New study sheds light on what happens to ‘cool’ kids

“Teens who were romantically involved at an early age, engaged in delinquent activity, and placed a premium on hanging out with physically attractive peers were thought to be popular by their peers at age 13. But over time, this sentiment faded: By 22, those once-cool teens were rated by their peers as being less competent in managing social relationships. They were also more likely to have had significant problems with alcohol and drugs, and to have engaged in criminal activities, according to the study.”

That is the conclusion of a decade-long study by the University of Virginia that appears in the journal Child Development.

What is unseen by the researchers, is the connection to personality temperament. If they would have given the participants in the study a personality assessment, they would have seen the connection almost immediately. They should have asked themselves, “what is the personality temperament of the cool kids?”

Since they didn’t, I’ll reveal the answer to you.

The common thread of the cool kids, is that they share many personality traits. They have the Sensing-Perceiving traits in the Myers Briggs nomenclature. This combination is the definition that I use for the Warrior temperament.”

If you look at the personality characteristics of these cool kids, you’ll notice that they are very similar to the traits of those with the Warrior personality temperament. They are the free spirits that yearn for the freedom to do their own thing. The crave variety and excitement, and so they make those experiences happen. That means that there are many fun and interesting things happen when you’re around them. Warriors are also opportunistic, and many of their plans work out. A lot of times, they are very gifted athletically, which makes them stand out among their classmates. When the game is on the line, they are the clutch hitters that you want on your team.

In addition, they are often blessed with enhanced beauty characteristics, particularly: sexual attractiveness. It could be said that they won the beauty lottery. The combination of athleticism and attractiveness is a powerful combination. Most people see this as them having superior genes. But I see it as a survival adaptation for battle. You need to be athletic for hand-to-hand fighting, and having good looks could be considered a good ruse to confuse your opponent. How is that? Because people don’t want to fight someone that is good looking. That gives the good-looking person an advantage in combat. They last longer on the battlefield because of their good looks.

In grade school, they use their good looks to get what they want. If they want the teacher to give them a good grade, they might display a sad puppy dog face, and the teacher’s heart melts like butter. Many times, it is unintentional, it just happens because everyone else associates beauty with being good. After all, evil is always associated with ugly. So if they ain’t ugly, they must be good; and so people treat them as having good intentions and let them slide more than they would let others slide.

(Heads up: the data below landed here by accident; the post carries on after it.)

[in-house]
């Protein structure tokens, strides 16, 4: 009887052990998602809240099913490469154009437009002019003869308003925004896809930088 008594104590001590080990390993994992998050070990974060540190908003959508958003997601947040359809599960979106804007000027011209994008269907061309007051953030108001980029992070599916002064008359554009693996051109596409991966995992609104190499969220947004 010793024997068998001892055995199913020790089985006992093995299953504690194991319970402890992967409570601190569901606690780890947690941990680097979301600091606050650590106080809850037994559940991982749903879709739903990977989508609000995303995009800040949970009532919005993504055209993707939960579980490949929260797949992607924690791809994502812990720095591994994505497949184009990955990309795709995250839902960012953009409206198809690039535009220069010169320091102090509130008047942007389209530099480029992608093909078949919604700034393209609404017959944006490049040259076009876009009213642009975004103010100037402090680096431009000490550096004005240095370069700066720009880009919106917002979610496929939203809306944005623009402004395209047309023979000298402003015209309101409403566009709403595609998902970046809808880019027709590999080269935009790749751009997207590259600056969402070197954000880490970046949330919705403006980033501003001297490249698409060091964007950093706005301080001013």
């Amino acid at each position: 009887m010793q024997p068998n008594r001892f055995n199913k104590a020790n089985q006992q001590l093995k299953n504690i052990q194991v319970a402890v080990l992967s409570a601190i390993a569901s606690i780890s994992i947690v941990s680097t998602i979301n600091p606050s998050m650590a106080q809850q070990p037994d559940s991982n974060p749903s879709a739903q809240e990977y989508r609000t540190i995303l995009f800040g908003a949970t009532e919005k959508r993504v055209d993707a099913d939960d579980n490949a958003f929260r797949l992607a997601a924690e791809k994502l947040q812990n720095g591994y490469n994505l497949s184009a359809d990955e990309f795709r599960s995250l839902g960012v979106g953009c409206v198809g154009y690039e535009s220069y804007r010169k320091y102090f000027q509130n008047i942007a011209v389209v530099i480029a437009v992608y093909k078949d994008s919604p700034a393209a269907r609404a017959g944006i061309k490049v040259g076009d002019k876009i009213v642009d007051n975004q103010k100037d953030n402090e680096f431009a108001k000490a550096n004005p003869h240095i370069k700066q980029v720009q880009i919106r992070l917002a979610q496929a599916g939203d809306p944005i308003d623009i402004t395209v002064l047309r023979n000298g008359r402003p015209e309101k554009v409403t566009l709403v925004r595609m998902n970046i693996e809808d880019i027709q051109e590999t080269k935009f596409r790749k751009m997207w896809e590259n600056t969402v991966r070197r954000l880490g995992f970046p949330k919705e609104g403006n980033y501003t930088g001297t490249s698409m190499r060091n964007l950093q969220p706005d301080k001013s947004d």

The convicted felon that got 33,000 likes on Facebook for his good looks.

The convicted felon that got 33,000 likes on Facebook for his good looks.

A case in point is the number of “facebook likes” a handsome felon got just for his mugshot. His face went viral, with over 33,000 people that “liked” him, even though he was considered extremely dangerous and has been convicted of crimes at least six times.

The “bad-boy” has the Warrior temperament, and this is why a lot of women fall for them.

People Want To Be Cool

What this new University of Virginia study is implying, and I agree with, is that everyone yearns to be just like them. There is no doubt that they are desirable and cool. Even people with the Warrior personality temperament want to be with other Warriors and be like them. In order to be around them, they will start dating earlier than other personality types. Warriors dating other Warriors is very common, because “likes attract likes.”

The Dark Side of The Equation

While everyone wants to be like Warriors, there is a dark side to their personality temperament that no one talks about.

For example, because they seek variety and excitement, they often get bored in school. They don’t see the point of it, because they’ve been able to get everything they wanted through exploiting their natural athletic talents and attractiveness gift. How often are athletes promoted in school, even if their grades are below par?

They also yearn to make a big impact in their group. And while this can be a good thing, it can lead them to take enormous risks. It could be a physical risk, like reckless driving or experimenting with drugs, or even simple things like having a sassy mouth and seeing how much they can get away with in class. The class clown usually makes a big impact, and gets the attention that they seek.